This rule causes netfilter to reject any icmp echo from the router (OUTPUT chain) to the public google DNS server. This rule is not particularly useful but serves as an illustrative example.

Block access to the Internet for a specific station on certain times

The following rule can be used for parental access control.

config	rule
	option	src		'lan'
	option	dest		'wan'
	option	src_mac		'4C:EB:42:32:0C:9E'
	option	proto		'tcpudp'
	option	start_time	'21:00:00'
	option	stop_time	'09:00:00'
	option	utc_time	'0'
	option	weekdays	'Mon Tue Wed Thu Fri'
	option	target		'REJECT'
	option	name		'REJECT-LAN-WAN-TIME'
	option	enabled		'1'

When this rule is enabled, it will block all TCP and UDP access from STA2 to the internet on weekdays between 21:00 and 09:00. By default, the time will be UTC unless the utc_time option is cleared.

These time/date matches use the netfilter xt_time kernel module, which is included in the release. Check /proc/modules to confirm it is loaded.

:!: Remove the time and day options to always block WAN-side access for the station.

:!: this type of rule is very useful for mobile devices like smartphones and tablets. A lot can change in a smartphone but the wifi MAC is always the same.

IPSec passthrough

This example enables proper forwarding of IPSec traffic through the wan. The protocol references are: * ah IP Authentication Header * esp Encap Security Payload

config	rule
	option	src		'wan'
	option	dest		'lan'
	option	proto		'ah'
	option	target		'ACCEPT'
 
config	rule
	option	src		'wan'
	option	dest		'lan'
	option	proto		'esp'
	option	target		'ACCEPT'

For some configurations you also have to open port 500/UDP for the ISAKMP protocol.

config	rule
	option	src		'wan'
	option	dest		'lan'
	option	proto		'udp'
	option	src_port	'500'
	option	dest_port	'500'
	option	target		'ACCEPT'

Zone declaration for semi non-UCI interfaces, manually listed in the network config, and forwardings

Scenario: having one or more VPN tunnels using OpenVPN, with the need of defining a zone to forward the traffic between the VPN interfaces and the LAN.

First list the interfaces in /etc/config/network, for example, as written below. Be careful on the limits of interface naming in terms of name length, read more)

config	interface	'tun0'
	option	ifname		'tun0'
	option	proto		'none'
 
config	interface	'tun1'
	option	ifname		'tun1'
	option	proto		'none'

Then create the zone in /etc/config/firewall, for example one zone for all the vpn interfaces.

config	zone
	option	name		'vpn_tunnel'
	list	network		'tun0'
	list	network		'tun1'
	option	input		'ACCEPT'
	# the traffic towards the router from the interface will be accepted
	# (as for the lan communications)
	option	output		'ACCEPT'
	# the traffic from the router to the interface will be accepted
	option	forward		'REJECT'
	# traffic from this zone to other zones is normally rejected

Then we want to communicate with the “lan” zone, therefore we need forwardings in both ways (from lan to wan and viceversa).

config	forwarding
	option	src		'lan'
	option	dest		'vpn_tunnel'
	# if a packet from lan wants to go to the vpn_tunnel zone
	# let it pass
 
config	forwarding
	option	src		'vpn_tunnel'
	option	dest		'lan'
	# if a packet from vpn_tunnel wants to go to the lan zone
	# let it pass

This will create a lot of “automatic” iptables rules (because automatic scripting is not as efficient as raw iptable commands in /etc/firewall.user) but those rules will be more clear in the luci webinterface and also more readable for less expert users.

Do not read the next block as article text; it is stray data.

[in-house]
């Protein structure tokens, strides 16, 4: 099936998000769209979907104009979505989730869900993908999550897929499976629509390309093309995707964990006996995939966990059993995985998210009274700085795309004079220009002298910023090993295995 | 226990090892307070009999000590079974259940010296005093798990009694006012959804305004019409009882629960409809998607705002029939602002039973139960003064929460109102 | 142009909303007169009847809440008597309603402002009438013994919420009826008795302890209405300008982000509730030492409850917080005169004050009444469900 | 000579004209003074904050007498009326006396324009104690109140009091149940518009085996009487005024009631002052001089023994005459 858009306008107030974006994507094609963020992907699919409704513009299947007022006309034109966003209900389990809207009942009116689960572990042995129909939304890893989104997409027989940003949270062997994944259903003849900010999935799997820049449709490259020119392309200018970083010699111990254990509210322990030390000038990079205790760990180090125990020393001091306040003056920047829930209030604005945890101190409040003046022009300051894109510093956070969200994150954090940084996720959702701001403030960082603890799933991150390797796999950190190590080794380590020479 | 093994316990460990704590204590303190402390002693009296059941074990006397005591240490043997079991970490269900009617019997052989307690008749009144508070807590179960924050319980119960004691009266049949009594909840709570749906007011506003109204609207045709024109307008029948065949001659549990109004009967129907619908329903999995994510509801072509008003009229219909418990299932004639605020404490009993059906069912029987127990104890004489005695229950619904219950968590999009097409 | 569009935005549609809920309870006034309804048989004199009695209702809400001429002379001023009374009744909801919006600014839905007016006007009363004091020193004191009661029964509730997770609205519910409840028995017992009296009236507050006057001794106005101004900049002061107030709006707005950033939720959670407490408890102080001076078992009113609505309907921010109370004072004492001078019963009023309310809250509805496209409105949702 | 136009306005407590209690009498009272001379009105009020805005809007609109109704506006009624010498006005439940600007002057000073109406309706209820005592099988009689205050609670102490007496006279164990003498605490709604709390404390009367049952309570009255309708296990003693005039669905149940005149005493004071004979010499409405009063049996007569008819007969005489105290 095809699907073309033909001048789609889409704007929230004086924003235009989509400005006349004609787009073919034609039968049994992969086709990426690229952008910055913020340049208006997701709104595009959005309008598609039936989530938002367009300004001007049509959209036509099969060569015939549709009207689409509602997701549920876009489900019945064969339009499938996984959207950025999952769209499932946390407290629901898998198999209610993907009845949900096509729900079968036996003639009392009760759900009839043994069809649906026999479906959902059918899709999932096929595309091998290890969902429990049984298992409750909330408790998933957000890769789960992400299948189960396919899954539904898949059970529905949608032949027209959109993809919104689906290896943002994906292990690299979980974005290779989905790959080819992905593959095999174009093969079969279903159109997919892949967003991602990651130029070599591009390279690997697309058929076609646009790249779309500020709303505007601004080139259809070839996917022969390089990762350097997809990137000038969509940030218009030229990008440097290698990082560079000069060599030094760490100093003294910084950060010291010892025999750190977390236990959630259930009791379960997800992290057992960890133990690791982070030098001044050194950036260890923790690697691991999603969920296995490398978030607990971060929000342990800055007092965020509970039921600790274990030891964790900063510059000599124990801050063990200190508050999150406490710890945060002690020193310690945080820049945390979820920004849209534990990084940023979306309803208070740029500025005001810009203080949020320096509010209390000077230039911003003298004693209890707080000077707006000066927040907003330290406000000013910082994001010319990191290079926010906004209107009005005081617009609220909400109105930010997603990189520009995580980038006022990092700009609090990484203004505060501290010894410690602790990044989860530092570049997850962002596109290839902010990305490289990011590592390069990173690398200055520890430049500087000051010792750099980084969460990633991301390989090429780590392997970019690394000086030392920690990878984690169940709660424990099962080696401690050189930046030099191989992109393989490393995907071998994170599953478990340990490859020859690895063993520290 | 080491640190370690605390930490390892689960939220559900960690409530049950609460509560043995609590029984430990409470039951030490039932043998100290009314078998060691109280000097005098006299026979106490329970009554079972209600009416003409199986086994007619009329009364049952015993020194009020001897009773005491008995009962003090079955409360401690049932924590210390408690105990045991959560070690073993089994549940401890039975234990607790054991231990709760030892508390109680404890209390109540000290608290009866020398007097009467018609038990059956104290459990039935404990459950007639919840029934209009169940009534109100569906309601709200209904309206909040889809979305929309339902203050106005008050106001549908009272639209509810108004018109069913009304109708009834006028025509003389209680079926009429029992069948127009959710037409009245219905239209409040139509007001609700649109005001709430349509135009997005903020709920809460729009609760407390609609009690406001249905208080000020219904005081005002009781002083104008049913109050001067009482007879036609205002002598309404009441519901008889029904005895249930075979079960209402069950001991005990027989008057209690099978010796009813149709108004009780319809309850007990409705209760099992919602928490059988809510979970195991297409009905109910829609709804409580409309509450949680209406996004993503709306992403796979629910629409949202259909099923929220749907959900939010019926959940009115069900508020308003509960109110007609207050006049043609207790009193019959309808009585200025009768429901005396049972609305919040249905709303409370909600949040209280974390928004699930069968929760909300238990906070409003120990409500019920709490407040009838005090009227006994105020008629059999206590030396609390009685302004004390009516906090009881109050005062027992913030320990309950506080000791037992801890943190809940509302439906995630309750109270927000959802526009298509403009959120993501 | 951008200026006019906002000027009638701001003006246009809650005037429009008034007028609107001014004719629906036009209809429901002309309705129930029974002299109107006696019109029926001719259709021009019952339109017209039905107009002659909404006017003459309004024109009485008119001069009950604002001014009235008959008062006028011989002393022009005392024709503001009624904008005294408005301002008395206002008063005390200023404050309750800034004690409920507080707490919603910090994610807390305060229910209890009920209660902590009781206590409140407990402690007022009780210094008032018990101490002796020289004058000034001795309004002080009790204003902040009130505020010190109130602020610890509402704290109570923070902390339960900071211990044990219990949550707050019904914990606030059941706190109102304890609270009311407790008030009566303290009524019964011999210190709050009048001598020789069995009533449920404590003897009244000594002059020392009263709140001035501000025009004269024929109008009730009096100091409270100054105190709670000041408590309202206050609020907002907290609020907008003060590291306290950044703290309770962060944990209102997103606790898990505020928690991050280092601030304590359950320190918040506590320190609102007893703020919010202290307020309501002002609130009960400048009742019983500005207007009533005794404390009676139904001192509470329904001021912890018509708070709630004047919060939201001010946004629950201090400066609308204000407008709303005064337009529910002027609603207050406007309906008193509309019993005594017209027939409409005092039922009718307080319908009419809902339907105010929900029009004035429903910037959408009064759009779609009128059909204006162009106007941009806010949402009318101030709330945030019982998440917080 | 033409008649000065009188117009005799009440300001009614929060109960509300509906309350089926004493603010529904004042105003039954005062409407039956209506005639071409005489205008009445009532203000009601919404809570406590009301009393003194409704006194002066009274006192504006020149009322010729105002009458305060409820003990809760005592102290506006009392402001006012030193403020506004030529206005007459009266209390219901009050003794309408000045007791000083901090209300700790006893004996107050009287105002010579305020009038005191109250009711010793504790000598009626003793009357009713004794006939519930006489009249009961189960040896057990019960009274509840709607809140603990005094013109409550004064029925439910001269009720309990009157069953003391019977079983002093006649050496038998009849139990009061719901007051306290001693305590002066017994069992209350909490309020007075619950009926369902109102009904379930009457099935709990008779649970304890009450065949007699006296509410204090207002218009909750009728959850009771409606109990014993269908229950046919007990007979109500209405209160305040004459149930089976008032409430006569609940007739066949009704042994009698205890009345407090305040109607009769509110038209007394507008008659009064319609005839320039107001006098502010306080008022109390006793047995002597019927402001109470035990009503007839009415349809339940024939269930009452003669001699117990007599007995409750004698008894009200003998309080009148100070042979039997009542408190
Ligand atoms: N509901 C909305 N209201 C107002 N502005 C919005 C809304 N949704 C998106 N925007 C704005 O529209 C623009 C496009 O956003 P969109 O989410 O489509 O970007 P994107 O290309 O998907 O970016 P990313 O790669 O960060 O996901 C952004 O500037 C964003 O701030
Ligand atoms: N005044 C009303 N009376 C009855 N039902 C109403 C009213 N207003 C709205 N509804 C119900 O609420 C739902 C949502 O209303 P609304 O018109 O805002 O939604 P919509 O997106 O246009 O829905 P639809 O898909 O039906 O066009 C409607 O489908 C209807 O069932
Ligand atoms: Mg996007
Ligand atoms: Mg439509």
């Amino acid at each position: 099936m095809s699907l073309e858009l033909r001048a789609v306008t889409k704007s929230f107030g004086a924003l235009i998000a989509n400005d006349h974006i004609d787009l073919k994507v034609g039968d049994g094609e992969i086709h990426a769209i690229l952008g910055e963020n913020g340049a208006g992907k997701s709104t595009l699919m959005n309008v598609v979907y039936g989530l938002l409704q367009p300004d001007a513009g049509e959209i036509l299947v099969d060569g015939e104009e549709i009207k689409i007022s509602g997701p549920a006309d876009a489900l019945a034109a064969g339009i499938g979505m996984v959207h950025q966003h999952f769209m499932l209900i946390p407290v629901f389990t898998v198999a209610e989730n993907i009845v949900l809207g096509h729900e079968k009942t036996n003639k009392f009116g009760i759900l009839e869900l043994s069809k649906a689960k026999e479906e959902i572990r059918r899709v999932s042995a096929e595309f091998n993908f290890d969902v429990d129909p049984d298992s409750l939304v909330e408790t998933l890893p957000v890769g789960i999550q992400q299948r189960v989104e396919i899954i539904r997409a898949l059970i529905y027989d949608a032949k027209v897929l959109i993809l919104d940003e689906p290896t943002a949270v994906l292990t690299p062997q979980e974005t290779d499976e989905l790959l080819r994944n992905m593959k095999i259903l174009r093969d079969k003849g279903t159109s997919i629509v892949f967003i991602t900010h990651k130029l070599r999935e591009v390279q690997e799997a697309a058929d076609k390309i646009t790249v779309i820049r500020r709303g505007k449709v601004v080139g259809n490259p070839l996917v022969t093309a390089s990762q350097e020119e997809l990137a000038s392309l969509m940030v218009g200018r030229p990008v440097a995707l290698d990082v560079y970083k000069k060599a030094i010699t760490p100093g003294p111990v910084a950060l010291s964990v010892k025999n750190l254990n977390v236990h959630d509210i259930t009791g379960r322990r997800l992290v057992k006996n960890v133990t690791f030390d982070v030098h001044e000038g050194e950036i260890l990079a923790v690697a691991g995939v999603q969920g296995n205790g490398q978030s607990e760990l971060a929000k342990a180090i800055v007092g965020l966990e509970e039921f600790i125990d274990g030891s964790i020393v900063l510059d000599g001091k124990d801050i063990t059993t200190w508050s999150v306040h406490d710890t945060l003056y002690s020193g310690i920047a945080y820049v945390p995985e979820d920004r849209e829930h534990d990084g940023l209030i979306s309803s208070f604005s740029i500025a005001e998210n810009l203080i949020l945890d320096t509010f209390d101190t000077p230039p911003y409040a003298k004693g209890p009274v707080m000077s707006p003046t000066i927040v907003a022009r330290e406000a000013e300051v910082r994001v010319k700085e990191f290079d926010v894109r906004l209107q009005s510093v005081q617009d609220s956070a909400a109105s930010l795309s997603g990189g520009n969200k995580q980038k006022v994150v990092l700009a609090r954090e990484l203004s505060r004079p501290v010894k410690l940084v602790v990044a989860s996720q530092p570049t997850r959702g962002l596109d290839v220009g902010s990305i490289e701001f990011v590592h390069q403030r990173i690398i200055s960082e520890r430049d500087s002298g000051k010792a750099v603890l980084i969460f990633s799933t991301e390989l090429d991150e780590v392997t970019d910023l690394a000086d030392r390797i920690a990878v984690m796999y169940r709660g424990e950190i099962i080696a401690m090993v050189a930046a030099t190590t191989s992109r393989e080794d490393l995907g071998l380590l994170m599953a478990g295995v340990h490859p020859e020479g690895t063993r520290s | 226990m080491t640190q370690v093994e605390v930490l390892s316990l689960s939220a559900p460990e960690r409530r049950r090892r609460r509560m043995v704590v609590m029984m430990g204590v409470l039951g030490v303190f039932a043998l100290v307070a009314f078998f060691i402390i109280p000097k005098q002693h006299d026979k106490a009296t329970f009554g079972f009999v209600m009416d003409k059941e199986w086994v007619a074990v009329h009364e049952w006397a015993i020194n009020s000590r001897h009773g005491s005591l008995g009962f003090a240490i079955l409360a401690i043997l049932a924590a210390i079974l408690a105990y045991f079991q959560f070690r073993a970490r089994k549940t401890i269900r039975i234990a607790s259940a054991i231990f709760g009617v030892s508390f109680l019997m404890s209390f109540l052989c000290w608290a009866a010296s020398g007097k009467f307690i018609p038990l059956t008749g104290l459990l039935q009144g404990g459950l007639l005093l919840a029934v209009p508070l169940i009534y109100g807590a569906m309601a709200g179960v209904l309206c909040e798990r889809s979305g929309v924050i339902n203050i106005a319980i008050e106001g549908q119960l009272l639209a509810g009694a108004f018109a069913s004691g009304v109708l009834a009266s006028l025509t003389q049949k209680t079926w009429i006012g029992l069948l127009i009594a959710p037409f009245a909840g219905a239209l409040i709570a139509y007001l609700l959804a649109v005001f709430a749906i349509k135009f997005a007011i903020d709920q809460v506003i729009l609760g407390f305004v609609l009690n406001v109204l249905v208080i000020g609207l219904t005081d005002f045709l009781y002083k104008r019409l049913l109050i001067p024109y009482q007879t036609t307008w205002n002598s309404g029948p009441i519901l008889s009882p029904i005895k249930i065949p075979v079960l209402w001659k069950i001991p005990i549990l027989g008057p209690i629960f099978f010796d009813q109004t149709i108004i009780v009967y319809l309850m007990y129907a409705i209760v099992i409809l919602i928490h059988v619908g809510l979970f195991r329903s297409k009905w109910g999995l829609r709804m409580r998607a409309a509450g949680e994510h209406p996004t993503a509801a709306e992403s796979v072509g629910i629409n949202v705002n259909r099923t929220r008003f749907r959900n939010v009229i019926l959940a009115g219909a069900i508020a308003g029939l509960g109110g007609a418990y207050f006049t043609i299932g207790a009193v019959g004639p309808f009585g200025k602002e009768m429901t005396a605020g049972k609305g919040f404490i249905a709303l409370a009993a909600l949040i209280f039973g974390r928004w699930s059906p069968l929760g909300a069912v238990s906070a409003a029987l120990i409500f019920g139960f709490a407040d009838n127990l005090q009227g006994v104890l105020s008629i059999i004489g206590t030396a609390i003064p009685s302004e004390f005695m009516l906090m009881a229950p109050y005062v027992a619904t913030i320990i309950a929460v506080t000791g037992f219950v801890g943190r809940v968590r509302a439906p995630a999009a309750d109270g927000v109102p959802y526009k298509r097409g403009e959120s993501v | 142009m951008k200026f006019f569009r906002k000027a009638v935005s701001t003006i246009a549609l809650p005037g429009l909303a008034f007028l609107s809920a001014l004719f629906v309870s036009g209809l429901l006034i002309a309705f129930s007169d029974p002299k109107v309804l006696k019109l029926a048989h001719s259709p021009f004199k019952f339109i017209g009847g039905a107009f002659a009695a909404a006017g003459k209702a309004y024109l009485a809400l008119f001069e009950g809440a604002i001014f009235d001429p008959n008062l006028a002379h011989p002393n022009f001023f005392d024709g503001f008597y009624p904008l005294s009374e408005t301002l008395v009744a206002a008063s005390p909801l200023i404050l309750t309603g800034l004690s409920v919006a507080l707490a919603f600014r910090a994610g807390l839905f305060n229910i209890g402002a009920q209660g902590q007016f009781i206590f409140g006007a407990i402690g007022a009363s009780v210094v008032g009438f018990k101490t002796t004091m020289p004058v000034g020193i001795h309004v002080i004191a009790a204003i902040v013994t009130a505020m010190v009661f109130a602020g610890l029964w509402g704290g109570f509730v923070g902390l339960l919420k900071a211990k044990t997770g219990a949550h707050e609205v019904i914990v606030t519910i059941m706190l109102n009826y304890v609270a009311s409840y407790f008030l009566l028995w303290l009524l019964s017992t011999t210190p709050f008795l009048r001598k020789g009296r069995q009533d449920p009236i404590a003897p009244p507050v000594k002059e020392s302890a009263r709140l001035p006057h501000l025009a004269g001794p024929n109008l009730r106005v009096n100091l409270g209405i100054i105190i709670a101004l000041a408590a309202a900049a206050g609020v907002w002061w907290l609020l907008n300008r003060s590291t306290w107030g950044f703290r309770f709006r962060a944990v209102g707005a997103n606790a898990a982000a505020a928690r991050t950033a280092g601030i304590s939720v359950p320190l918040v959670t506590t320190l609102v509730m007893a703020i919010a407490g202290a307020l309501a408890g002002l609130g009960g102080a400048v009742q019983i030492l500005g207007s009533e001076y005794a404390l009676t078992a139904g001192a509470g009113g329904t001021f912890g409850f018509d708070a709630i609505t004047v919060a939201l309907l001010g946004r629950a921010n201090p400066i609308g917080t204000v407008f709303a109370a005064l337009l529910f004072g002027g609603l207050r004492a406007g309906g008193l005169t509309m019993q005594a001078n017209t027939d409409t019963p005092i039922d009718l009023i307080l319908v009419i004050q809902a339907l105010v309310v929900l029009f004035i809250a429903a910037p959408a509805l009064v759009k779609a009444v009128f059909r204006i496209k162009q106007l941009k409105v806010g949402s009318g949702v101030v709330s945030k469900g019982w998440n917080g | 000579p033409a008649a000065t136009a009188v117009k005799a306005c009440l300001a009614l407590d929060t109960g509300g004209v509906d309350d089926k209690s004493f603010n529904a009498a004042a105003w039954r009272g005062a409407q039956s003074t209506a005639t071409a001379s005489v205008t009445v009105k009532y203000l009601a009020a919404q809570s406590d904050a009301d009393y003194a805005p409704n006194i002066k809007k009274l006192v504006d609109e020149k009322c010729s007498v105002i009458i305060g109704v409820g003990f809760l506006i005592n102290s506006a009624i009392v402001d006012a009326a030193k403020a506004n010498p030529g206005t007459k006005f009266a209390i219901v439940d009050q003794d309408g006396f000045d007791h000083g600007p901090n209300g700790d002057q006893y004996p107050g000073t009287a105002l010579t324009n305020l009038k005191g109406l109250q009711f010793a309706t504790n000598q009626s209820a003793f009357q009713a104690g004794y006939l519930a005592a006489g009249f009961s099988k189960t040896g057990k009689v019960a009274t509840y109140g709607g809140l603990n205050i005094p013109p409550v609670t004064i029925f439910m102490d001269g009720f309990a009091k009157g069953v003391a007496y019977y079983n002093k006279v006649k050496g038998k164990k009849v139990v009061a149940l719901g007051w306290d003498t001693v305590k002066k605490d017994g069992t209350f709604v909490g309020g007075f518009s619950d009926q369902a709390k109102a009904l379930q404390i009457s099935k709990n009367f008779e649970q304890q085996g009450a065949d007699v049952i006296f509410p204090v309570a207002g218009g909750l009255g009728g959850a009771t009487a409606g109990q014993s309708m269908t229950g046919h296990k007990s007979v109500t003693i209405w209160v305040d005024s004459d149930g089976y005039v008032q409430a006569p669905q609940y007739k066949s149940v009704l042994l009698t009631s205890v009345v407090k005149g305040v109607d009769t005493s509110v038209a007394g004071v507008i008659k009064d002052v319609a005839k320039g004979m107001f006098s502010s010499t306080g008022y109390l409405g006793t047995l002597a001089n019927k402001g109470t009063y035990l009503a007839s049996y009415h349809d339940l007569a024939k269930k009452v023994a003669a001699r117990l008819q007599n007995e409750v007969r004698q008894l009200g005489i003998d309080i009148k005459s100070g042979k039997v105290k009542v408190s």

In general remember that forwardings are relying how routing rules are defined, and afterwards which zones are defined on which interfaces.

Zone declaration for non-UCI interfaces

This example declares a zone which matches any Linux network device whose name begins with “ppp”.

config	zone
	option	name		'example'
	option	input		'ACCEPT'
	option	output		'ACCEPT'
	option	forward		'REJECT'
	option	device		'ppp+'

Zone declaration for a specific subnet and protocol

This example declares a zone which maches any TCP stream in the 10.21.0.0/16 subnet.

config	zone
	option	name		'example'
	option	input		'ACCEPT'
	option	output		'ACCEPT'
	option	forward		'REJECT'
	option	subnet		'10.21.0.0/16'
	option	extra		'-p tcp'

Zone declaration for a specific protocol and port

This example declares a zone which maches any TCP stream from and to port 22.

config	zone
	option	name		'example'
	option	input		'ACCEPT'
	option	output		'ACCEPT'
	option	forward		'REJECT'
	option	extra_src	'-p tcp --sport 22'
	option	extra_dest	'-p tcp --dport 22'

Stateful firewall without NAT

I have not tested this, but it seems reasonable.

In reality, the monthly cost of a block of public IPv4 addresses makes sense for ISPs that distribute the addresses to customers for a fee and larger corporations that need public addresses for their internet presence (e.g. web, mail, name servers, remote offices)

If your LAN is running with public IP addresses, then you definitely don't want NAT (masquerading). But you may still want to run a stateful firewall on the router, so that stations on the LAN-side are not reachable from the WAN-side.

To do this, add the conntrack option to the WAN zone:

config	zone
	option	name		'wan'
	list	network		'wan'
	list	network		'wan6'
	option	input		'REJECT'
	option	output		'ACCEPT'
	option	forward		'REJECT'
	option	masq		'0'
	option	mtu_fix		'1'
	option	conntrack	'1'
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docs/guide-user/firewall/fw3_configurations/fw3_config_examples.txt · Last modified: 2019/09/22 07:10 by vgaetera